Long-Nose PlaneBugs

Long-Nose PlaneBugs, rickzimmerman 2010
Long-Nose PlaneBugs, rickzimmerman 2010

One thing you can say for Long Nose PlaneBugs: they have really long noses. (Although in fact their extended paired antennae do create the illusion of a much longer nose.) The protruding proboscises of these perambulating PlaneBugs can reach almost six feet in length, while their wingspans (flaps extended) can exceed 19 feet.

These soaring swarming insects — gigantic relatives of the order Anisoptera: dragonflies — can present quite a hazard to commercial aviation as they hover in clouds over major cities. A single well-fed PlaneBug can knock out any of the largest jet aircraft engines. (And you thought starlings and geese were the only problems!) Equally problematic is the fierce buzz of a hovering PlaneBug; it becomes impossible to hear oneself think within 50 yards of those whizzing wings.

That’s why the FAA has struggled in recent years to restrict PlaneBugs to smaller commuter airports and rural airfields. Of course, farmers planting vast acreage in corn — the PlaneBugs’ ideal snack — are not too fond of seeing these rapacious arthropods on the horizon. But a compromise with outraged farmers may soon be reached: technicians have devised methods of equipping PlaneBugs with crop-dusting equipment, enabling these big bugs to eradicate a whole range of little bugs each time they come in for a landing.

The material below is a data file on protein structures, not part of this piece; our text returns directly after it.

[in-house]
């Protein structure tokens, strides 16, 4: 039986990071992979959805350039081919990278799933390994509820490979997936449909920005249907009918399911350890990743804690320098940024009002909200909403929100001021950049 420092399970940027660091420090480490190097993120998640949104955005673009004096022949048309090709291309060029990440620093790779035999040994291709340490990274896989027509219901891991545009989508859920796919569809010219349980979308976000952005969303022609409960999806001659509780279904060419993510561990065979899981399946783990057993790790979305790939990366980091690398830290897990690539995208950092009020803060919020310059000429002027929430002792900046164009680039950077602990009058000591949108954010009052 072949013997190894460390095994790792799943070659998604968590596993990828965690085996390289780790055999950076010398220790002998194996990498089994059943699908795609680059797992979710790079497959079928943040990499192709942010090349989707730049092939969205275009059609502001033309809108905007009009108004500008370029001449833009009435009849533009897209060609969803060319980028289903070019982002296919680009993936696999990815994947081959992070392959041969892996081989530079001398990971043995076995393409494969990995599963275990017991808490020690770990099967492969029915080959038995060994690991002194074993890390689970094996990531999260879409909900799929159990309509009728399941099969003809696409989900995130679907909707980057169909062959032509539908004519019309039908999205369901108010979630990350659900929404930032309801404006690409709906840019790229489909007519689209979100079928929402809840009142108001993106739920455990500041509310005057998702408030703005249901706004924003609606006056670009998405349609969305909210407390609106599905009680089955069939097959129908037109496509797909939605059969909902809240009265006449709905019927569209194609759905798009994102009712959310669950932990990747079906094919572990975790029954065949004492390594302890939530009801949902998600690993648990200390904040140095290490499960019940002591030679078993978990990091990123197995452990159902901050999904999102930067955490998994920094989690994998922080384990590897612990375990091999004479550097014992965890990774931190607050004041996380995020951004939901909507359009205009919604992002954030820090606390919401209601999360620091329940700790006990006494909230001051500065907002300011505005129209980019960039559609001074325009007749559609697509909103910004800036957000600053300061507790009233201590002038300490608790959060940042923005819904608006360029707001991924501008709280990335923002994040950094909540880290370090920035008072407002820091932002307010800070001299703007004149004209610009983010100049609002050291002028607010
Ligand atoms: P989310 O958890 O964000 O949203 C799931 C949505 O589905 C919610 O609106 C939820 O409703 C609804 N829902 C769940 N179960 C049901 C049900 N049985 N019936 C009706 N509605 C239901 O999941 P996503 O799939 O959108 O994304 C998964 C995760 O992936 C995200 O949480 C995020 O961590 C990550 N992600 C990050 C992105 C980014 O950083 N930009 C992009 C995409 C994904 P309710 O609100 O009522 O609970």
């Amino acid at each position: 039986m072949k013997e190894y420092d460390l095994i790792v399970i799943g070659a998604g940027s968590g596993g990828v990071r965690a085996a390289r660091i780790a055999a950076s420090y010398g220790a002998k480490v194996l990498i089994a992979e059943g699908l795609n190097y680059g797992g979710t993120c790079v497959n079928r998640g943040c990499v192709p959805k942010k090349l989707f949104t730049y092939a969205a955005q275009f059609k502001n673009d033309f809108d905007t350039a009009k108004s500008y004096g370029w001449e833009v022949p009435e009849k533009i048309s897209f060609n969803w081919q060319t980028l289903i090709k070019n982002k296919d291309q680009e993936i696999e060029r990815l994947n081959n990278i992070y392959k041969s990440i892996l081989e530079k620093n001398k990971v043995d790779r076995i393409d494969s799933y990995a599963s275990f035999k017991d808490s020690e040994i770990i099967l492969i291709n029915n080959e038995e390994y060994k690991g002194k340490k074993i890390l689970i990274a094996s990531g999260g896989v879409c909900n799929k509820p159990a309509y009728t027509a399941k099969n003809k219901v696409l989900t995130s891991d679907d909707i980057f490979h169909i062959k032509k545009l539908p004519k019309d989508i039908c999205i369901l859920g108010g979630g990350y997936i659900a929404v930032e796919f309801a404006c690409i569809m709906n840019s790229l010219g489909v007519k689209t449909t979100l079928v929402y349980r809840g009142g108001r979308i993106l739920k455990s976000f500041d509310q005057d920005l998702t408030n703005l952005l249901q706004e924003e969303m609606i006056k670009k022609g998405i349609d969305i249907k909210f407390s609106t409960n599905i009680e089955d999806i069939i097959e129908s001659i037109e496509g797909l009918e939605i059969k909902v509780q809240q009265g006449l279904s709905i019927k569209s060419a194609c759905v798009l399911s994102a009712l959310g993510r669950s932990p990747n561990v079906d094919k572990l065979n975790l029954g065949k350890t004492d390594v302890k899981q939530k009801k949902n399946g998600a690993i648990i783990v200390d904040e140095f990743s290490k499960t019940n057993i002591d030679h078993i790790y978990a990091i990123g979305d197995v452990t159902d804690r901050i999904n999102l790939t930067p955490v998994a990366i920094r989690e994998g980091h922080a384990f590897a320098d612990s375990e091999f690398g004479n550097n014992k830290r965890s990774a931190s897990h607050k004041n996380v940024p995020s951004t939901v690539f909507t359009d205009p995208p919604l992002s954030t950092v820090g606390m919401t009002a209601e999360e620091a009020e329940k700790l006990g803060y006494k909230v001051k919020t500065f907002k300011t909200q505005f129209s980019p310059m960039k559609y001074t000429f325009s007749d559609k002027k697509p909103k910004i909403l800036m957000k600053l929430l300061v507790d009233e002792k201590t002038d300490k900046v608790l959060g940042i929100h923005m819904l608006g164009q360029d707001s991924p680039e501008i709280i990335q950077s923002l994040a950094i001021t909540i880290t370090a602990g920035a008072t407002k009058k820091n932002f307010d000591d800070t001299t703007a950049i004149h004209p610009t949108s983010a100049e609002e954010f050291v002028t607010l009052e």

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Comments 4 comments

CMCastro profile image

CMCastro 6 years ago from Baltimore,MD USA

Again, I have read another piece! I like your hubs. I think I will be a follower.

rickzimmerman profile image

rickzimmerman 6 years ago from Northeast Ohio Author

Thanks again, CM. Happy to welcome you.

Sabafragen 6 years ago

The flaps look like fingers :-) Maybe these insects actually caresse the clouds while hovering over major cities?

rickzimmerman profile image

rickzimmerman 6 years ago from Northeast Ohio Author

Sabina: It's cool you picked up on that. I actually started drawing these like fingers of a hand, then changed my mind part way through the drawing. These fingers (like mine) are somewhat spatulate, meaning they end in somewhat broad fingerpads (kind of like a gecko?)

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